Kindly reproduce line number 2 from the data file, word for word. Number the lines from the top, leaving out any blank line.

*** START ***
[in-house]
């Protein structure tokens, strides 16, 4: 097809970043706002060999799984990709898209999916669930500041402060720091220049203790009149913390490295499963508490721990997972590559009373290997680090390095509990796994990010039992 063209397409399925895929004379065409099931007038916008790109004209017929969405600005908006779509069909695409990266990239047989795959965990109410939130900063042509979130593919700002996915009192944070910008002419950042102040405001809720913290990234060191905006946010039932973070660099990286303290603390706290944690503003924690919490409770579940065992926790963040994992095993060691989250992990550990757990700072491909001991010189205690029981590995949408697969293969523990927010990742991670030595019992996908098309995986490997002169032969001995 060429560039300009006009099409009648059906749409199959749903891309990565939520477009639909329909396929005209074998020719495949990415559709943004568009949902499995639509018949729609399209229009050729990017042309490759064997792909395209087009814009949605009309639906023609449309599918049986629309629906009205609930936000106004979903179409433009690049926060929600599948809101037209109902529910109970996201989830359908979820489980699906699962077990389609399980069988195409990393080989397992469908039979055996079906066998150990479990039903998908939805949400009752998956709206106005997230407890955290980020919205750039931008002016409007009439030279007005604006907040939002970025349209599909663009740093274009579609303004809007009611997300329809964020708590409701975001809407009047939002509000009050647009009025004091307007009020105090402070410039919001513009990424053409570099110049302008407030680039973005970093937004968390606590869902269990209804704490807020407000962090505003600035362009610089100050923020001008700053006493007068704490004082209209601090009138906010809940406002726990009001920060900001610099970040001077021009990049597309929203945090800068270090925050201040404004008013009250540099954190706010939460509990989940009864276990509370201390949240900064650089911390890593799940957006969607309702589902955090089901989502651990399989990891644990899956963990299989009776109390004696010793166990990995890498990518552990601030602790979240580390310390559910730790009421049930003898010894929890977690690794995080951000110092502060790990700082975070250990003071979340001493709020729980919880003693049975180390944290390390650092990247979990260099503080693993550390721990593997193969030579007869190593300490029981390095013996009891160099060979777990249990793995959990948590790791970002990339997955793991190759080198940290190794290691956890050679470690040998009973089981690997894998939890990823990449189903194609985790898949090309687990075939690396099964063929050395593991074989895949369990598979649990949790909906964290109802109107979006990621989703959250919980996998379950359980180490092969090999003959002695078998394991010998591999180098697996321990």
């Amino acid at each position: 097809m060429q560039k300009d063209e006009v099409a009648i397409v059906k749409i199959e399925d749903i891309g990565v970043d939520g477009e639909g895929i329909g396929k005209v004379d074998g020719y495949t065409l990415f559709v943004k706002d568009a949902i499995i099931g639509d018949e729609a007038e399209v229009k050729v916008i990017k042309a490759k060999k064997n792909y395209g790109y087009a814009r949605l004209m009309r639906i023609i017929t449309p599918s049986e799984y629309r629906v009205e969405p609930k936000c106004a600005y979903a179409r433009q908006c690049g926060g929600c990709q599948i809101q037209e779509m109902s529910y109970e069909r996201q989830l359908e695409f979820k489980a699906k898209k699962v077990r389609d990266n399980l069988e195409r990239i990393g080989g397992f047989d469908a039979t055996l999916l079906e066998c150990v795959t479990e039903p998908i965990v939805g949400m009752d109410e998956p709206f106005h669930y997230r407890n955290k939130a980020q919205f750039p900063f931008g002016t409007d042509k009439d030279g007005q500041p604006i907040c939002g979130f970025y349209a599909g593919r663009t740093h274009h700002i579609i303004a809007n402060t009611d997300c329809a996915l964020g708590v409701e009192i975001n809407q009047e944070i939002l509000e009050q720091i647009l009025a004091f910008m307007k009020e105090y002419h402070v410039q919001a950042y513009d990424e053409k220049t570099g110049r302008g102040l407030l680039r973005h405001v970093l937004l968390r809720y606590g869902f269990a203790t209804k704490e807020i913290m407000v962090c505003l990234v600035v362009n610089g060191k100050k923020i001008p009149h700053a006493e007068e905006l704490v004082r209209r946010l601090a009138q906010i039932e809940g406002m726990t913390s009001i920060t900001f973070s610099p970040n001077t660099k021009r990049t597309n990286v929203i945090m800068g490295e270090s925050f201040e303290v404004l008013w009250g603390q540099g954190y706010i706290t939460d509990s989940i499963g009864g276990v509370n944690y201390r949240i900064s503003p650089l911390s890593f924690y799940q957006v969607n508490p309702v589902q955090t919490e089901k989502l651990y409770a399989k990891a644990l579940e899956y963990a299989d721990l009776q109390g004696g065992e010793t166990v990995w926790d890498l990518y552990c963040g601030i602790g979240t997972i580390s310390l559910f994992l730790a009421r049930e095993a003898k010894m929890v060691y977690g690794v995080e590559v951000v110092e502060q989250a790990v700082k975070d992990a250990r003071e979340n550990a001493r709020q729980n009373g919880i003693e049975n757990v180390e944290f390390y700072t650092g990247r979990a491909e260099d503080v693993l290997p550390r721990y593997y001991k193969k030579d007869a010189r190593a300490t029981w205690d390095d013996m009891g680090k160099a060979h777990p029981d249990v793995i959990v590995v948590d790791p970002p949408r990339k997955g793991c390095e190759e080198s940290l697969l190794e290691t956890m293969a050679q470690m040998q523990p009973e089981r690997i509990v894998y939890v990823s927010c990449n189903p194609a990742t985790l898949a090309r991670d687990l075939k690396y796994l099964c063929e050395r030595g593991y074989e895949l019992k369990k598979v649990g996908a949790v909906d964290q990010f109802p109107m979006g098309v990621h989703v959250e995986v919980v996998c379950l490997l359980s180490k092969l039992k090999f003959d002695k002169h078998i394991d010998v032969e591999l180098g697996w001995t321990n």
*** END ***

């Protein structure tokens, strides 16, 4: 097809970043706002060999799984990709898209999916669930500041402060720091220049203790009149913390490295499963508490721990997972590559009373290997680090390095509990796994990010039992 063209397409399925895929004379065409099931007038916008790109004209017929969405600005908006779509069909695409990266990239047989795959965990109410939130900063042509979130593919700002996915009192944070910008002419950042102040405001809720913290990234060191905006946010039932973070660099990286303290603390706290944690503003924690919490409770579940065992926790963040994992095993060691989250992990550990757990700072491909001991010189205690029981590995949408697969293969523990927010990742991670030595019992996908098309995986490997002169032969001995 060429560039300009006009099409009648059906749409199959749903891309990565939520477009639909329909396929005209074998020719495949990415559709943004568009949902499995639509018949729609399209229009050729990017042309490759064997792909395209087009814009949605009309639906023609449309599918049986629309629906009205609930936000106004979903179409433009690049926060929600599948809101037209109902529910109970996201989830359908979820489980699906699962077990389609399980069988195409990393080989397992469908039979055996079906066998150990479990039903998908939805949400009752998956709206106005997230407890955290980020919205750039931008002016409007009439030279007005604006907040939002970025349209599909663009740093274009579609303004809007009611997300329809964020708590409701975001809407009047939002509000009050647009009025004091307007009020105090402070410039919001513009990424053409570099110049302008407030680039973005970093937004968390606590869902269990209804704490807020407000962090505003600035362009610089100050923020001008700053006493007068704490004082209209601090009138906010809940406002726990009001920060900001610099970040001077021009990049597309929203945090800068270090925050201040404004008013009250540099954190706010939460509990989940009864276990509370201390949240900064650089911390890593799940957006969607309702589902955090089901989502651990399989990891644990899956963990299989009776109390004696010793166990990995890498990518552990601030602790979240580390310390559910730790009421049930003898010894929890977690690794995080951000110092502060790990700082975070250990003071979340001493709020729980919880003693049975180390944290390390650092990247979990260099503080693993550390721990593997193969030579007869190593300490029981390095013996009891160099060979777990249990793995959990948590790791970002990339997955793991190759080198940290190794290691956890050679470690040998009973089981690997894998939890990823990449189903194609985790898949090309687990075939690396099964063929050395593991074989895949369990598979649990949790909906964290109802109107979006990621989703959250919980996998379950359980180490092969090999003959002695078998394991010998591999180098697996321990």